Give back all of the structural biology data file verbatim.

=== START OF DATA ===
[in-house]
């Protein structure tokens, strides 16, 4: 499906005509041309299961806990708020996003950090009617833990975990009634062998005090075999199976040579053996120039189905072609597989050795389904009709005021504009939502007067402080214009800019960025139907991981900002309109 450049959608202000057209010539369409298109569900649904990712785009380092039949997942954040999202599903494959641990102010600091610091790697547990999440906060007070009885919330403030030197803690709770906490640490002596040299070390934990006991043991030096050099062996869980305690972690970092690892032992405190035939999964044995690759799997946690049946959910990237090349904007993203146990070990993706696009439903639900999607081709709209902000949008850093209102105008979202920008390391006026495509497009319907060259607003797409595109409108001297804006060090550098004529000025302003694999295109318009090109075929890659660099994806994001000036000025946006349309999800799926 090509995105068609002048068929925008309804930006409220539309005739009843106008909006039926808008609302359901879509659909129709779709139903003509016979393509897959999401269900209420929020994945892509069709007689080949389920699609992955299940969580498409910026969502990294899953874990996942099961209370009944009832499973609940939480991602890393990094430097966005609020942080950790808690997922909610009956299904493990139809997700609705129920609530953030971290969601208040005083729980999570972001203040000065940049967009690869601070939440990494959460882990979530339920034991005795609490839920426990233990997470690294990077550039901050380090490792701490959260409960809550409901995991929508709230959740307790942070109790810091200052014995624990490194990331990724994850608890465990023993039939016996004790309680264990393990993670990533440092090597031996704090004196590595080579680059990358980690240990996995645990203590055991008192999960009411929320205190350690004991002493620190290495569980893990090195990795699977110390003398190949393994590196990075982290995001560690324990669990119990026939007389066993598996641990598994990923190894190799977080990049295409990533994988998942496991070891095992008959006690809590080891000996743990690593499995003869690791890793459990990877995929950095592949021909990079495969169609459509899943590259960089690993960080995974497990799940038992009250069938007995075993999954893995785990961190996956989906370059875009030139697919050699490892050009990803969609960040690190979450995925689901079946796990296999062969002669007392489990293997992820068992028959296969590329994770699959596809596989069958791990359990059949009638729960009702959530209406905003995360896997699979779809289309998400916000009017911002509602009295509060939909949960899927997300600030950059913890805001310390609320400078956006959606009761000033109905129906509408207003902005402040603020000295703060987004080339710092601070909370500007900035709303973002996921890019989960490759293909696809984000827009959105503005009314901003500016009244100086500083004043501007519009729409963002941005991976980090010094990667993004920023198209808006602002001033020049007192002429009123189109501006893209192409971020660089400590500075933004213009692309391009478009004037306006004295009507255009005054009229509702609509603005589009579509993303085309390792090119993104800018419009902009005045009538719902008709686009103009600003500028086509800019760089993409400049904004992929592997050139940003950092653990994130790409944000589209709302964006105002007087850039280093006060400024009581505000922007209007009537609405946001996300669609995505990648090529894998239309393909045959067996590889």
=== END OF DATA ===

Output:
[in-house]
């Protein structure tokens, strides 16, 4: 499906005509041309299961806990708020996003950090009617833990975990009634062998005090075999199976040579053996120039189905072609597989050795389904009709005021504009939502007067402080214009800019960025139907991981900002309109 450049959608202000057209010539369409298109569900649904990712785009380092039949997942954040999202599903494959641990102010600091610091790697547990999440906060007070009885919330403030030197803690709770906490640490002596040299070390934990006991043991030096050099062996869980305690972690970092690892032992405190035939999964044995690759799997946690049946959910990237090349904007993203146990070990993706696009439903639900999607081709709209902000949008850093209102105008979202920008390391006026495509497009319907060259607003797409595109409108001297804006060090550098004529000025302003694999295109318009090109075929890659660099994806994001000036000025946006349309999800799926 090509995105068609002048068929925008309804930006409220539309005739009843106008909006039926808008609302359901879509659909129709779709139903003509016979393509897959999401269900209420929020994945892509069709007689080949389920699609992955299940969580498409910026969502990294899953874990996942099961209370009944009832499973609940939480991602890393990094430097966005609020942080950790808690997922909610009956299904493990139809997700609705129920609530953030971290969601208040005083729980999570972001203040000065940049967009690869601070939440990494959460882990979530339920034991005795609490839920426990233990997470690294990077550039901050380090490792701490959260409960809550409901995991929508709230959740307790942070109790810091200052014995624990490194990331990724994850608890465990023993039939016996004790309680264990393990993670990533440092090597031996704090004196590595080579680059990358980690240990996995645990203590055991008192999960009411929320205190350690004991002493620190290495569980893990090195990795699977110390003398190949393994590196990075982290995001560690324990669990119990026939007389066993598996641990598994990923190894190799977080990049295409990533994988998942496991070891095992008959006690809590080891000996743990690593499995003869690791890793459990990877995929950095592949021909990079495969169609459509899943590259960089690993960080995974497990799940038992009250069938007995075993999954893995785990961190996956989906370059875009030139697919050699490892050009990803969609960040690190979450995925689901079946796990296999062969002669007392489990293997992820068992028959296969590329994770699959596809596989069958791990359990059949009638729960009702959530209406905003995360896997699979779809289309998400916000009017911002509602009295509060939909949960899927997300600030950059913890805001310390609320400078956006959606009761000033109905129906509408207003902005402040603020000295703060987004080339710092601070909370500007900035709303973002996921890019989960490759293909696809984000827009959105503005009314901003500016009244100086500083004043501007519009729409963002941005991976980090010094990667993004920023198209808006602002001033020049007192002429009123189109501006893209192409971020660089400590500075933004213009692309391009478009004037306006004295009507255009005054009229509702609509603005589009579509993303085309390792090119993104800018419009902009005045009538719902008709686009103009600003500028086509800019760089993409400049904004992929592997050139940003950092653990994130790409944000589209709302964006105002007087850039280093006060400024009581505000922007209007009537609405946001996300669609995505990648090529894998239309393909045959067996590889």